Your #CaseLawResearch Assistant!

CaseLaw Research is an initiative by Chaitanya SinghFounding Editor of Constitutional Renaissance Blog and a Legal Correspondent at Bar & Bench.

He believes that it is our fundamental duty to develop the scientific temper, humanism and the spirit of inquiry and reform, in the field of legal research. Law is for the citizens – we all must know the law – that is the objective of this initiative.

Case laws and legal research are important in presenting your argument before the Hon’ble Courts and in the moot courts as well. Digital legal research tools like SCC, Manupatra etc have made it easy to research in these times. But still, due to a lack of resources and time, we all struggle with legal research.

That’s why #CaseLaw Research Initiative wants to step in and help fellow law students and professionals alike. This is an extension of our existing initiative – Constitutional Database.

What do we do? We will offer help in three ways:

  • Case law research;
  • Decoding the law of the land;
  • Helping in citations (High Court and Supreme Court cases).

Need some assistance in your legal research? Fill out this form with your query and we will get back to you as soon as possible: here

We'd really appreciate some help in covering our website hosting and domain name costs. This will allow the blog to keep up with its objectives and keep helping fellow law students and lawyers in their #CaseLawResearch.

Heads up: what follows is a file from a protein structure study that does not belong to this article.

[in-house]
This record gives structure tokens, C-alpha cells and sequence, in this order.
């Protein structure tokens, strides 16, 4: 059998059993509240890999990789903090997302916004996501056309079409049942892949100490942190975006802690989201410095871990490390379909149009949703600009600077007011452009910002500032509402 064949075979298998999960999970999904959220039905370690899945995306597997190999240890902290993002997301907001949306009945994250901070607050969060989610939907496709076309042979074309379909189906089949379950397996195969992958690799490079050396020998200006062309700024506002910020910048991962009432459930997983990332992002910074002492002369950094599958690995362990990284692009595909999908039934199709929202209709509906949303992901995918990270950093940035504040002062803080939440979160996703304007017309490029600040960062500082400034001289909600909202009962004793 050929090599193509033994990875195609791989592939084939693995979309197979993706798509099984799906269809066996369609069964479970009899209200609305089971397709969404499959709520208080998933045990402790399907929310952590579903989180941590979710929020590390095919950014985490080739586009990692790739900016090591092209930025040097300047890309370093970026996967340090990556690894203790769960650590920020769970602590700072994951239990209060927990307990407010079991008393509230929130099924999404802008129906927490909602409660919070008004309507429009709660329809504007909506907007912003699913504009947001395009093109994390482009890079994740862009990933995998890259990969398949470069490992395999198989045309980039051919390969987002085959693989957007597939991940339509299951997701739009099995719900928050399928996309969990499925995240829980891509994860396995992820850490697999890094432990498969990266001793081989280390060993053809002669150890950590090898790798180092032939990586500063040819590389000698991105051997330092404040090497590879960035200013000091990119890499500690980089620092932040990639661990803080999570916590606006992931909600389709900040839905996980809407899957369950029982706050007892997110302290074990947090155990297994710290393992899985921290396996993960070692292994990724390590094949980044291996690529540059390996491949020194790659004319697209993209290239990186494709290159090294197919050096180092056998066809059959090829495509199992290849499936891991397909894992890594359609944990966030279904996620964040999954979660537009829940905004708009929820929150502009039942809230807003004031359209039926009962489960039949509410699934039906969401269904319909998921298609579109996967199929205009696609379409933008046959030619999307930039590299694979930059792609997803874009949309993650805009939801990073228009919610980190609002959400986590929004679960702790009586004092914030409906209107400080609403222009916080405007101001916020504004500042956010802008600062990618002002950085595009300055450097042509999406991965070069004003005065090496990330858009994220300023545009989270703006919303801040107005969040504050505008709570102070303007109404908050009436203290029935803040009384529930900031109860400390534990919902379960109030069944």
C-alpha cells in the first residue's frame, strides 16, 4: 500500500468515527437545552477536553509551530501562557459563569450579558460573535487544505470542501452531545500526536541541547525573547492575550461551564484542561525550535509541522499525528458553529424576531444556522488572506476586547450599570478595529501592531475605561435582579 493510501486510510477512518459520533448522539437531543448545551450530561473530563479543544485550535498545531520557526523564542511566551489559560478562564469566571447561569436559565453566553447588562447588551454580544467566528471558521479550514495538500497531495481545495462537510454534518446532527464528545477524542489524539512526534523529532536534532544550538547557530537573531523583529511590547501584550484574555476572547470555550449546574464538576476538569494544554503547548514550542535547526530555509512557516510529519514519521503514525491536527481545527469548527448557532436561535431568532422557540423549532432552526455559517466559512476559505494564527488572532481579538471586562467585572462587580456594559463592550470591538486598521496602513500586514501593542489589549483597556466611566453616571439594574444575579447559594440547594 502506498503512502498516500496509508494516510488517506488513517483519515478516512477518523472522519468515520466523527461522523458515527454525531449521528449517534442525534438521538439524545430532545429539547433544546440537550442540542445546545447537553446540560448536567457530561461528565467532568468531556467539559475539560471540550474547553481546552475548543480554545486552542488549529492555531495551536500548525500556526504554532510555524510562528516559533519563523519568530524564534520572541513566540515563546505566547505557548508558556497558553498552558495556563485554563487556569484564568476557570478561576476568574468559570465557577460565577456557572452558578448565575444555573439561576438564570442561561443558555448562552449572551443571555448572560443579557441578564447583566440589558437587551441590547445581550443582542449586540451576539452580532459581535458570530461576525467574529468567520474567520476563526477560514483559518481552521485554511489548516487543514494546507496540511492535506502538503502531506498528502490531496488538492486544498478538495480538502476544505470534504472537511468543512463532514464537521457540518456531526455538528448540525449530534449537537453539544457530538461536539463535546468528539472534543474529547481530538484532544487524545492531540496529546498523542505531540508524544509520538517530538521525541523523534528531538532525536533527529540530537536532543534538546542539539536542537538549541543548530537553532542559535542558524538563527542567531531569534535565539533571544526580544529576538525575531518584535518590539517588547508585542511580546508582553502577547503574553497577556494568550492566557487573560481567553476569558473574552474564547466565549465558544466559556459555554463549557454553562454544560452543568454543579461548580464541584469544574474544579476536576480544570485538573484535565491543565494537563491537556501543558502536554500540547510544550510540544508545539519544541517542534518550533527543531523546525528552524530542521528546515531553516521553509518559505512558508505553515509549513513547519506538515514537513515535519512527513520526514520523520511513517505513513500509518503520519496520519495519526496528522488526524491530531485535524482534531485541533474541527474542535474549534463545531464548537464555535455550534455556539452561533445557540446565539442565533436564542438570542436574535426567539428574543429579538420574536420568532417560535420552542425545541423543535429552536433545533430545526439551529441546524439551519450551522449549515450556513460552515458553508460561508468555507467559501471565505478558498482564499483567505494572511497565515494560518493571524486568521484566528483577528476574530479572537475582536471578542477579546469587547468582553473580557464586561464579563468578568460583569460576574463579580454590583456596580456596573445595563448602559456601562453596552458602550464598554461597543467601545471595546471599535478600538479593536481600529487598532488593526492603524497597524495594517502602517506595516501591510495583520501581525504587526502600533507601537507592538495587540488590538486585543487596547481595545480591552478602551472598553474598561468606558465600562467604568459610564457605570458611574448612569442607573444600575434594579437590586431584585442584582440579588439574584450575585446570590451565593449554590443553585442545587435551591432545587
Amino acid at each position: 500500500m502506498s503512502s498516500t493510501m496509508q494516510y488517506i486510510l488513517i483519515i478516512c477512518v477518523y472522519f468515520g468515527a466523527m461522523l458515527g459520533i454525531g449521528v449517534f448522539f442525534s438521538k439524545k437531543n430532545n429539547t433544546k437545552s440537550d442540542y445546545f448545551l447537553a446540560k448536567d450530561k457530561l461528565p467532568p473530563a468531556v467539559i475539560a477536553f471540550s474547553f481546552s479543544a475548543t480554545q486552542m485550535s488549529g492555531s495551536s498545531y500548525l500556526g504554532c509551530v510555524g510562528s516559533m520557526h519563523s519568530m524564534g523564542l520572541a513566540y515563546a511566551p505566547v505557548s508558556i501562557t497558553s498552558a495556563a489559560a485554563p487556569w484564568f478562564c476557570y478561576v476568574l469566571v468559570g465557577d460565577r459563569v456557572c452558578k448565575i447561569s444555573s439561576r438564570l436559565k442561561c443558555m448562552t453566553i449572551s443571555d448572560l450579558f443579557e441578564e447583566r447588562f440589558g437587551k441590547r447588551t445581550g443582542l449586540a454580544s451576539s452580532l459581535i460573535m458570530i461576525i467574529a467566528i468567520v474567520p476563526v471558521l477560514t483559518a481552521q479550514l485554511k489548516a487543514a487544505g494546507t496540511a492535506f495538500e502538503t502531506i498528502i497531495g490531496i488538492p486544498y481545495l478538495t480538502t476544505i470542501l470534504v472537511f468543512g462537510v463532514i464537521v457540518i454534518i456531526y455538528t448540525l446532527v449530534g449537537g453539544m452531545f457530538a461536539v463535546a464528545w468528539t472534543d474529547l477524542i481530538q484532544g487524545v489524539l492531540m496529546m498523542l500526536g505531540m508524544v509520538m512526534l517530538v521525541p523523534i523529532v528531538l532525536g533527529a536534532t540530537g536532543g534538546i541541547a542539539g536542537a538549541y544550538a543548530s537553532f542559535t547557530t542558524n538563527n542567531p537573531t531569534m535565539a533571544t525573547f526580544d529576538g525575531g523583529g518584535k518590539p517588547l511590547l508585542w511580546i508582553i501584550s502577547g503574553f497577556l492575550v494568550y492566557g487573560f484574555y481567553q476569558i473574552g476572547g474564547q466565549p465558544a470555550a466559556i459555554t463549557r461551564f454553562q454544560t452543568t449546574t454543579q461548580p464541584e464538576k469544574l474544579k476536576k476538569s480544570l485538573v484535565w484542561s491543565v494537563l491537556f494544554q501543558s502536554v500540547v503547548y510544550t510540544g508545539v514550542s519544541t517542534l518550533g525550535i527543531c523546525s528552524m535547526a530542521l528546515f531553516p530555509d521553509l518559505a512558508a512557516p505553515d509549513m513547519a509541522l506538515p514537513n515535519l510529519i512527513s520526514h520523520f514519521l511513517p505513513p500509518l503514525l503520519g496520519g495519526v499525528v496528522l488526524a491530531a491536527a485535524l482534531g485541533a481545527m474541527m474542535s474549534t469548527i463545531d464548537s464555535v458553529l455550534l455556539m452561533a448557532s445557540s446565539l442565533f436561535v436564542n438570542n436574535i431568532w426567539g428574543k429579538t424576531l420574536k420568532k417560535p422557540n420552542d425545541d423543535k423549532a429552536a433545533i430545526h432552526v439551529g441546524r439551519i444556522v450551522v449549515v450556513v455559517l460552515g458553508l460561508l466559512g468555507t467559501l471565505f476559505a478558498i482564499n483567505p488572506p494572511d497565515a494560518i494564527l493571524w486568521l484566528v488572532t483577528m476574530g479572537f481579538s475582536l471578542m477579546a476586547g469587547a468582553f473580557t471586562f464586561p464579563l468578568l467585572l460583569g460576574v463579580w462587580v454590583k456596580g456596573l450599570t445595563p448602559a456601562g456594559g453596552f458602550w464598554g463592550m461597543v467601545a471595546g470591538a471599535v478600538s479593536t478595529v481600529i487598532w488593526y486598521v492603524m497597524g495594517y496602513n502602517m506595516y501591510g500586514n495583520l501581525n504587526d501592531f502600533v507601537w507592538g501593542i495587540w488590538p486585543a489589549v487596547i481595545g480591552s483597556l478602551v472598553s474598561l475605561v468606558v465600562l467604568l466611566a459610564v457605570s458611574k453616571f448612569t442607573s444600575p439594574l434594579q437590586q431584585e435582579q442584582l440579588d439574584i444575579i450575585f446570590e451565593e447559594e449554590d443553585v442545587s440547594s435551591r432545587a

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Guest Post: Damage Recovery Mechanism in India and the due process of law

In the recent past, India has witnessed a litany of violent protests that have caused a sizable amount of damage to public and private property. Tellingly, these protests have manifested the callous nature of protestors and the law enforcement officers governing them, and have subsequently thrown light on the lack of stringent laws that make it a strenuous task for the government officials to penalise the malefactors and claim damages from the same. The states of Karnataka and Uttar Pradesh underwent tumultuous agitations that led to a colossal damage to public property. Consequently, the respective state governments were under an obligation to act expeditiously and recover damages from the offenders. A recent investigation undertaken by the Indian Express shows the glaring misuse of authority on part of the State Government and how it had (mis)interpreted the age-old civil law principle of joint and several liability in the determination of damages and recovery of the money from the alleged culprits, thereby raising concerning questions on the adoption of due process. In this article, we analyse the constitutionality of the process or modus operandi adopted by the two governments to recover the damages and subsequently ascertain the pressing need for stricter and more comprehensive laws.

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Guest Post: Right to Equality of Persons with Gender Queerness